Rugby cannabis farmer receives 34 months in prison
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Emanuel Ago, 24 of no fixed abode, has been sentenced to 34 months in prison for operating a cannabis farm in Rugby and for breaching a deportation order made in June of last year.
He is also required to pay a surcharge of £228 towards victim services.
Officers from Rugby’s Proactive CID team came across the cannabis farm on Moyeady Avenue in Rugby during a morning walk on 17 July.
Scoping out the property from the outside, the officers formed the belief that there was very likely cannabis being grown inside.
When they knocked on the door to see if anyone was home, tiles on the roof of the house moved as if bumped from inside, making it clear that there was someone inside the property.
After forcing entry it was immediately obvious that the three-to-four-bedroom bungalow had been converted into a space for growing cannabis.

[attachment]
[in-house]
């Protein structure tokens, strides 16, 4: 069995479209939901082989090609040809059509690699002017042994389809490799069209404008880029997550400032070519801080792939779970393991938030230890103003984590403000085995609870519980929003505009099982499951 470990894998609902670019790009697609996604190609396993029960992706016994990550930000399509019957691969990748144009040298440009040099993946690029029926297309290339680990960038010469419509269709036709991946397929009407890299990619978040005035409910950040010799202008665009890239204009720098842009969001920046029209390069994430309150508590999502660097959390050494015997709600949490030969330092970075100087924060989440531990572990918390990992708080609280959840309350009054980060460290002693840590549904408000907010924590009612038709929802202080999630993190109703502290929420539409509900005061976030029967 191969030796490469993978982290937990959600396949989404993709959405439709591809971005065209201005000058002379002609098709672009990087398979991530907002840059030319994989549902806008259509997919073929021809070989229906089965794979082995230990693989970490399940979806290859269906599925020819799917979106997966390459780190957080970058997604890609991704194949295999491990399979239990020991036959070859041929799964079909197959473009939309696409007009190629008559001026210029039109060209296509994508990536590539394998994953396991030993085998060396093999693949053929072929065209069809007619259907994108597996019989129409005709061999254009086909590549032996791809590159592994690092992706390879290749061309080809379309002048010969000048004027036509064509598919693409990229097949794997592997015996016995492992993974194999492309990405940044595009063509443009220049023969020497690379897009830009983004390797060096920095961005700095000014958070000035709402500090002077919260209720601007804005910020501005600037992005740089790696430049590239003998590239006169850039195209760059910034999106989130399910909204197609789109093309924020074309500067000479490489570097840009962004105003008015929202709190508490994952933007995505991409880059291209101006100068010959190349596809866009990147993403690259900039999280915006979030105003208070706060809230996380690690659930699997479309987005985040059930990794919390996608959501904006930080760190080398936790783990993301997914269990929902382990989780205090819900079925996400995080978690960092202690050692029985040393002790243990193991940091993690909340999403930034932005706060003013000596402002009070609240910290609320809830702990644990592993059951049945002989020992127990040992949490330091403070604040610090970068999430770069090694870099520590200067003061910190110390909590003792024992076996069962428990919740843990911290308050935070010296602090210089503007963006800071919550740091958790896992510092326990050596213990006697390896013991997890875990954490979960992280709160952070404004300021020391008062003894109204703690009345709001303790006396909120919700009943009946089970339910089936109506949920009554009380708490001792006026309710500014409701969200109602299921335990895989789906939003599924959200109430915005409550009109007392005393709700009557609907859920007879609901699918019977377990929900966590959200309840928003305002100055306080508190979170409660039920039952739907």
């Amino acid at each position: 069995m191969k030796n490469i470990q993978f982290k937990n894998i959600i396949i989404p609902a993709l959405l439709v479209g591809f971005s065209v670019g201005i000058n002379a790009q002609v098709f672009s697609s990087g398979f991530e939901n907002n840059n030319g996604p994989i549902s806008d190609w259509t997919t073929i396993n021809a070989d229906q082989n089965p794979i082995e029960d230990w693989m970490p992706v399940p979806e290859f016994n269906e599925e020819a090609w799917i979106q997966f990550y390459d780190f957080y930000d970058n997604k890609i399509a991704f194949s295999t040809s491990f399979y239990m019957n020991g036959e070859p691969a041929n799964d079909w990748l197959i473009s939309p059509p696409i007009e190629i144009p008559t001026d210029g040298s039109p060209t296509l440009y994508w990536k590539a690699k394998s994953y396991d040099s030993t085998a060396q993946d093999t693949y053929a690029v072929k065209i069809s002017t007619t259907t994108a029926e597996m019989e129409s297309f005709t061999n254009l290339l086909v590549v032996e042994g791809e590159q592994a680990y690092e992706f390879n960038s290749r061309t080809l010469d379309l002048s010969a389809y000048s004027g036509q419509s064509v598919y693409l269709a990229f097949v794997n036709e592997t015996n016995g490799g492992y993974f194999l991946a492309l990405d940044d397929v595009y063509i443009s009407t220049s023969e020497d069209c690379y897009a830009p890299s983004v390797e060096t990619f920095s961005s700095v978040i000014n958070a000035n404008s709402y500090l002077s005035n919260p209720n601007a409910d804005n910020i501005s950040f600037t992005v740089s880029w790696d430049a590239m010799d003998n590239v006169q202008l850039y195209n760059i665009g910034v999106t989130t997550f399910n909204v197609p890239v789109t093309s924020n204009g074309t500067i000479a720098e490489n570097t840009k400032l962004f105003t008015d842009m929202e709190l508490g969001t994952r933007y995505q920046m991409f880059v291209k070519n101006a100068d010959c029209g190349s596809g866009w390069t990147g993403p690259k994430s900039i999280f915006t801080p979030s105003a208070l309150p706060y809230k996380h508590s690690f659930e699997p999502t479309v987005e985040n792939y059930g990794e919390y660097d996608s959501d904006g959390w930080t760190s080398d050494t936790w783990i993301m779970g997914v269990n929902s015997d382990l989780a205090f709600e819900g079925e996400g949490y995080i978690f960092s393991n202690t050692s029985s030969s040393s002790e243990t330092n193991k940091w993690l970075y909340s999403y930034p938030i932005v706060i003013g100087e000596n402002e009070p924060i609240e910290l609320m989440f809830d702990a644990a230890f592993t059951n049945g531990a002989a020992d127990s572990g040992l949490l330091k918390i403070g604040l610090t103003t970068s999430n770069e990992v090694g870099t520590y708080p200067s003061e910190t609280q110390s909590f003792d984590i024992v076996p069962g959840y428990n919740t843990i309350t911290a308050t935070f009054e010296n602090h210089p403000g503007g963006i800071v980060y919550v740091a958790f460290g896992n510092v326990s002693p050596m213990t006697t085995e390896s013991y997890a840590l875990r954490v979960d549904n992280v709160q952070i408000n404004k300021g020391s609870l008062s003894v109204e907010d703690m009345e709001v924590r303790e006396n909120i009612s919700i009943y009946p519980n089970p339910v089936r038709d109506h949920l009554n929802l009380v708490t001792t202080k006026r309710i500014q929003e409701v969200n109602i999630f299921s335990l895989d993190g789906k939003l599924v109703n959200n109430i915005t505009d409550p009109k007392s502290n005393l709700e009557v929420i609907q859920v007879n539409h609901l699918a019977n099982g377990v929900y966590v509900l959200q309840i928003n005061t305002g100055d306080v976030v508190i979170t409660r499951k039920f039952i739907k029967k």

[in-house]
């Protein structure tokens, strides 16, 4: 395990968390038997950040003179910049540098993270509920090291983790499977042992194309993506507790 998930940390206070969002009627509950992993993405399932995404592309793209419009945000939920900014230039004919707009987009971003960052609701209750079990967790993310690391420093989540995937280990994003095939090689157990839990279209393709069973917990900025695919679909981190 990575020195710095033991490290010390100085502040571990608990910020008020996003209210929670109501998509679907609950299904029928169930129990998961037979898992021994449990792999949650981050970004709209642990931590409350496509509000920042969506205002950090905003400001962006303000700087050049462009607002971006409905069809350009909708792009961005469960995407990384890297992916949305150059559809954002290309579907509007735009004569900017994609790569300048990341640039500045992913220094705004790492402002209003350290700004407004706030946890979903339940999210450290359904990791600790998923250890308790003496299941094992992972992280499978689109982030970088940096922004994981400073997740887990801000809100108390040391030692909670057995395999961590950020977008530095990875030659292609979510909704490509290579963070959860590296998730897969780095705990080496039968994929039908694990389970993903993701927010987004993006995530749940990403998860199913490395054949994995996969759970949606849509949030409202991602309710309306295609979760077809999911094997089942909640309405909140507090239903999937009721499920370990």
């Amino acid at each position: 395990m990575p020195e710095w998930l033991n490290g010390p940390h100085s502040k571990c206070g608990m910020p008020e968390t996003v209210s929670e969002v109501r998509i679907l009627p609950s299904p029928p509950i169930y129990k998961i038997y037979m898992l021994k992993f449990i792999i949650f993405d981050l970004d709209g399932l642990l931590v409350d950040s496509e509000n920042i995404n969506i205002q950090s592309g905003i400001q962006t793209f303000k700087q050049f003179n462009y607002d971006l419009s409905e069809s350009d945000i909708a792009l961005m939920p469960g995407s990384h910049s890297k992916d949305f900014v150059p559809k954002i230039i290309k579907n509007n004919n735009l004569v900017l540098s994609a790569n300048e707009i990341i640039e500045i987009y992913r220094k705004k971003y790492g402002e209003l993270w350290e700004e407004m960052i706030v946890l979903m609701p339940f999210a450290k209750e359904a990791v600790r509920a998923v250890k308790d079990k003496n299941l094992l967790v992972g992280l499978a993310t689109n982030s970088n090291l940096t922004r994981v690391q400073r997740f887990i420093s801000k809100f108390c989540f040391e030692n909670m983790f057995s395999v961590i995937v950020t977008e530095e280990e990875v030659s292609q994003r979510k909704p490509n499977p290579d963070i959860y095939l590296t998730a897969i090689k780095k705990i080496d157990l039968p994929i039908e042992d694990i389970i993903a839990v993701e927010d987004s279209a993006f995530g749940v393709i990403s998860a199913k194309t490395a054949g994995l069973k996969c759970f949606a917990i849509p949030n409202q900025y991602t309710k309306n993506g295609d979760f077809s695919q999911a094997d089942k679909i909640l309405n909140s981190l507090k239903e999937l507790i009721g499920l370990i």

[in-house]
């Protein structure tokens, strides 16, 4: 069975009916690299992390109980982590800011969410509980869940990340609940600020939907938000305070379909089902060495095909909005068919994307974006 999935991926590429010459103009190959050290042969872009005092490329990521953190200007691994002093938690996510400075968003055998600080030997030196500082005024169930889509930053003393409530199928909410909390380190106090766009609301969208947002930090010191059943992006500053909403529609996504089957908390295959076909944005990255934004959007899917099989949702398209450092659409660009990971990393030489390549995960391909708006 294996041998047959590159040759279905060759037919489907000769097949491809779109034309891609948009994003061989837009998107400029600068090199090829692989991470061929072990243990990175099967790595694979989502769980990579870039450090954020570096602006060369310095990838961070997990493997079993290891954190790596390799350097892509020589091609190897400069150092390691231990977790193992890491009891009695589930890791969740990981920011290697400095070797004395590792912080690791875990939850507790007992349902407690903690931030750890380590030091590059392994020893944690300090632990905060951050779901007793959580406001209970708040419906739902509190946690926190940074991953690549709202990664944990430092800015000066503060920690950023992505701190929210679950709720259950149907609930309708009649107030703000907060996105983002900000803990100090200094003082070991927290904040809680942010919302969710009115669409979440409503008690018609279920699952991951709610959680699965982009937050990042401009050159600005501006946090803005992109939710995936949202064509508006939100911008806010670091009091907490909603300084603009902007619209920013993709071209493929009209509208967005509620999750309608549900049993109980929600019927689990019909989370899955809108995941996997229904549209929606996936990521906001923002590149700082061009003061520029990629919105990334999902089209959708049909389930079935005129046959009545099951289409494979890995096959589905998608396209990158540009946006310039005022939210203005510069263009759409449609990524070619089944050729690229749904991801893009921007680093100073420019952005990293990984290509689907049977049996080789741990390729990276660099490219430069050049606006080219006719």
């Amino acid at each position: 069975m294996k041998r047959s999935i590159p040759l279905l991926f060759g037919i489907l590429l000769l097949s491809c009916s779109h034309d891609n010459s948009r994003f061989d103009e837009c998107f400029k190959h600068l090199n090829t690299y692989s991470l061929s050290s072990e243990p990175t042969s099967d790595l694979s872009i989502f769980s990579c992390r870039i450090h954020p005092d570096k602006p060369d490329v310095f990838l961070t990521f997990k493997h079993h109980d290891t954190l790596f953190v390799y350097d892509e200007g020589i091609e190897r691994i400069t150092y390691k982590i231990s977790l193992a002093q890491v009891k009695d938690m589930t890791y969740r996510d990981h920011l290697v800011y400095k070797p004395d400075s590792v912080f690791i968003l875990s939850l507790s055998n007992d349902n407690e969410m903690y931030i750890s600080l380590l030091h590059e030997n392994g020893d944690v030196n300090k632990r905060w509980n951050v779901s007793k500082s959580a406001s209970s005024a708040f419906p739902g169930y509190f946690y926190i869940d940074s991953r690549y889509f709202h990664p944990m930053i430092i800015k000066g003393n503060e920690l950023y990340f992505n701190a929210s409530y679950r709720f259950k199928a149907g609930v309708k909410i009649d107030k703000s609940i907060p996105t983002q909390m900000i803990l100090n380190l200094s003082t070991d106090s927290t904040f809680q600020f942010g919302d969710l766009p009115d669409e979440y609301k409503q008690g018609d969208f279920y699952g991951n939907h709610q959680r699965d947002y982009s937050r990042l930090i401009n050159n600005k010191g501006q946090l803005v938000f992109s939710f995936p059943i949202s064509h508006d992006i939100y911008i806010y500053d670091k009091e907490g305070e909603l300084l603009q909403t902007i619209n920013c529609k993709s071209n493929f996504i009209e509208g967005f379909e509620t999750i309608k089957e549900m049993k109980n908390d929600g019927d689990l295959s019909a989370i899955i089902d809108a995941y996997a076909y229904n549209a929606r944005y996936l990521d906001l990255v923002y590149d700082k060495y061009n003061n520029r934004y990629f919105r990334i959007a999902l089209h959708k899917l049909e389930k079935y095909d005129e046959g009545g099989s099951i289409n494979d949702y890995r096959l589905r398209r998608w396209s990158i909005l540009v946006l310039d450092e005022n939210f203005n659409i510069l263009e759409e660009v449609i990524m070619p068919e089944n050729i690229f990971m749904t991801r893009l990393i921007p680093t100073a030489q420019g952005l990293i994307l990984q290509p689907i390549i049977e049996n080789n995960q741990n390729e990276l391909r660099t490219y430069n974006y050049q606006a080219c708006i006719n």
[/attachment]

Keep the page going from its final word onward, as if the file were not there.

Ninety-nine cannabis plants in total were discovered growing in the property, using a professional set up of high-voltage grow lights with reflectors, sophisticated ventilation systems with carbon filters and extraction ducting, and large containers or liquid plant feeds.
Many of the plants were only a few weeks away from flowering and being ready for harvest.
The electric supply had also been bypassed, with an engineer having to attend the property to make it safe again.
In a walk-in cupboard, 109 cannabis cuttings were found growing under an additional lamp.
Expert witnesses placed the total value of the grow between £31,500 and £39,500.
Ago himself was discovered trying to keep his cool underneath insulation in the loft and arrested shortly afterwards.
He had previously been arrested under the same circumstances operating another cannabis grow 18 months prior and deported to his home country.
DC Rapkins of Rugby Proactive CID said “Ago entered the country illegally and was fully aware that he was not allowed to be in the UK.
“Farms like this create a significant amount of revenue for organised crime gangs, whose willingness to commit violence to protect their assets and to treat human lives as expendable makes them a serious threat to our society.
“Emanuel Ago’s sentence gives him 34 months to consider finally putting down the trowel and doing something less harmful and more productive with his life.”